Howbeit, because by this deed thou hast given great occasion to the enemies of the LORD to blaspheme, the child also that is born unto thee shall surely die.
And Nathan departed unto his house. And the LORD struck the child that Uriah's wife bare unto David, and it was very sick.
David therefore besought God for the child; and David fasted, and went in, and lay all night upon the earth.
The death of the infant child of one of the numerous harem of an Oriental monarch would in general be a matter of little moment to the father. The deep feeling shown by David on this occasion is both an indication of his affectionate and tender nature, and also a proof of the strength of his passion for Bath-sheba. He went into his most private chamber, his closet Matthew 6:6, and "lay upon the earth" 2 Samuel 13:31, rather "the ground," meaning the floor of his chamber as opposed to his couch.
And the elders of his house arose, and went to him, to raise him up from the earth: but he would not, neither did he eat bread with them.
And it came to pass on the seventh day, that the child died. And the servants of David feared to tell him that the child was dead: for they said, Behold, while the child was yet alive, we spake unto him, and he would not hearken unto our voice: how will he then vex himself, if we tell him that the child is dead?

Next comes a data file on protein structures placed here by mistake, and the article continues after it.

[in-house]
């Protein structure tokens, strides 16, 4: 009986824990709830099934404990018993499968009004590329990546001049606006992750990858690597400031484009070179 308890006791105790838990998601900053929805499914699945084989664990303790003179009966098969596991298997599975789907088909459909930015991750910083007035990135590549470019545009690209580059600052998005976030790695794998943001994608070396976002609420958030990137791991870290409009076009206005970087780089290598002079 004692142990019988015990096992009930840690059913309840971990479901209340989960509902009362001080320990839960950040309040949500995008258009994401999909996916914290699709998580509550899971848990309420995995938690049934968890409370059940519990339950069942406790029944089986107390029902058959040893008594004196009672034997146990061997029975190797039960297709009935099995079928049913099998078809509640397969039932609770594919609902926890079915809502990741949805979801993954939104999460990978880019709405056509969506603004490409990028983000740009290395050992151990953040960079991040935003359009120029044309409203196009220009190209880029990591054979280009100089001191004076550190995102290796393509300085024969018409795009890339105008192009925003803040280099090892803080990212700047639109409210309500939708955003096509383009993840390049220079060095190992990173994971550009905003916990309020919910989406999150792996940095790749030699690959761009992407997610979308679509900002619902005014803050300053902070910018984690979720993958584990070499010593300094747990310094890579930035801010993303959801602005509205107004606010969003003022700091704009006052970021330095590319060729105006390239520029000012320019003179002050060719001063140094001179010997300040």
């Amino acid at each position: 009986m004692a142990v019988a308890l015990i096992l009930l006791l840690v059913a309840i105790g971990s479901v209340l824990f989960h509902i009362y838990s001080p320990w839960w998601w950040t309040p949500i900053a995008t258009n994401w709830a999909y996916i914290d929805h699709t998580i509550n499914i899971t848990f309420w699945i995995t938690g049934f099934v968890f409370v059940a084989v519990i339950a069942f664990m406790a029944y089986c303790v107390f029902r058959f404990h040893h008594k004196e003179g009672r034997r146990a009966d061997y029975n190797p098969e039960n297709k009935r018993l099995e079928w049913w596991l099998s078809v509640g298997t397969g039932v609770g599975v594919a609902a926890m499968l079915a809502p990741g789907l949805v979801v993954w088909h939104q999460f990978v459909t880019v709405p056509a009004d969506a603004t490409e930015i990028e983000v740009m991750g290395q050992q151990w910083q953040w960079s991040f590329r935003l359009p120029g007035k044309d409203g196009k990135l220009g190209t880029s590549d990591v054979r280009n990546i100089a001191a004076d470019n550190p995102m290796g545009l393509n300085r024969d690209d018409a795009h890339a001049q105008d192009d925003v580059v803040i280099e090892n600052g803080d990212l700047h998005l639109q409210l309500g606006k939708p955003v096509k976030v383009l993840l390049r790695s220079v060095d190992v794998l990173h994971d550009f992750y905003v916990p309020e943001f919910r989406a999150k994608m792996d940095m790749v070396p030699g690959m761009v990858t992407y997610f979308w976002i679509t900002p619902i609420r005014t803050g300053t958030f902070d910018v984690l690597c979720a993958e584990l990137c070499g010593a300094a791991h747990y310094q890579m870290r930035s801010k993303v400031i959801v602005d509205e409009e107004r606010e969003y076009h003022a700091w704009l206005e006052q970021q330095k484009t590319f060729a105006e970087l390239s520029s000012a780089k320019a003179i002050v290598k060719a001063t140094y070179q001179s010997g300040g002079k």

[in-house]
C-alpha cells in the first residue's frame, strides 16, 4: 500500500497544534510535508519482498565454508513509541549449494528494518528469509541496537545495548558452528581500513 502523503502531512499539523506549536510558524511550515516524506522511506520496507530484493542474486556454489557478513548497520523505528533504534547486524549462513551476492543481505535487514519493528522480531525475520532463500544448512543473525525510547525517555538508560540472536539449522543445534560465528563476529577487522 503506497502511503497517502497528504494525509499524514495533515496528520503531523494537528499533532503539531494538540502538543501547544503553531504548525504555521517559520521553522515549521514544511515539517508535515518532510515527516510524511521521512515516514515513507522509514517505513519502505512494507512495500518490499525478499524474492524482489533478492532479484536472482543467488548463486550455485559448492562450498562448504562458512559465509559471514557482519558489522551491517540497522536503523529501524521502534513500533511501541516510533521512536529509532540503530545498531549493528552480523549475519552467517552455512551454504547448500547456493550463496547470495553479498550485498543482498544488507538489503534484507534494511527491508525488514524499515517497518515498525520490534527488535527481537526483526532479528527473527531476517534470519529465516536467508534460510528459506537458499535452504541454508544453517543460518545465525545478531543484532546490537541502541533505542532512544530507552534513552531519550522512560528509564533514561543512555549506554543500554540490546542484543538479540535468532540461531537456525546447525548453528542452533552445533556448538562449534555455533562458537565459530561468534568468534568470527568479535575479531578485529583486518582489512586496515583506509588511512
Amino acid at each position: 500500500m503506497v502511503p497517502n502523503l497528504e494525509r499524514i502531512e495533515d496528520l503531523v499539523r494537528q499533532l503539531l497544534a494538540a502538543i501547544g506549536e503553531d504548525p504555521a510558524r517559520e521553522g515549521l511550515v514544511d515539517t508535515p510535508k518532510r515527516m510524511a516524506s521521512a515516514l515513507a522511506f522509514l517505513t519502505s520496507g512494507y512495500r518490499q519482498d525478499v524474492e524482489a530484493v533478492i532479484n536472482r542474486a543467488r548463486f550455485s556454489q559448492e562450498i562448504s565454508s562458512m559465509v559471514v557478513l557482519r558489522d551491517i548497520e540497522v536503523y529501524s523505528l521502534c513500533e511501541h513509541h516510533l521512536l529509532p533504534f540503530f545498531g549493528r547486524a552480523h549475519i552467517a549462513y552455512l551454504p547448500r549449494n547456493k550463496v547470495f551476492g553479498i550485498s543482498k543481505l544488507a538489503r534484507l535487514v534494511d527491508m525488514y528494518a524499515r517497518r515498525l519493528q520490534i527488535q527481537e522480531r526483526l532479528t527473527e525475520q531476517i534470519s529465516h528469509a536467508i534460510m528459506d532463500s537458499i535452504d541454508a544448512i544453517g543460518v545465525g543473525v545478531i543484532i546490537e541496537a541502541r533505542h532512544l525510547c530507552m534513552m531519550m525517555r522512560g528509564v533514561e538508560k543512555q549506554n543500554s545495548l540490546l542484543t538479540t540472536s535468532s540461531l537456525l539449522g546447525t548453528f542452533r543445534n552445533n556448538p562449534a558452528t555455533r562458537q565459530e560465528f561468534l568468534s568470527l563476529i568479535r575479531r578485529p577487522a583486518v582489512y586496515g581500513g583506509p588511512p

But when David saw that his servants whispered, David perceived that the child was dead: therefore David said unto his servants, Is the child dead? And they said, He is dead.
Then David arose from the earth, and washed, and anointed himself, and changed his apparel, and came into the house of the LORD, and worshipped: then he came to his own house; and when he required, they set bread before him, and he did eat.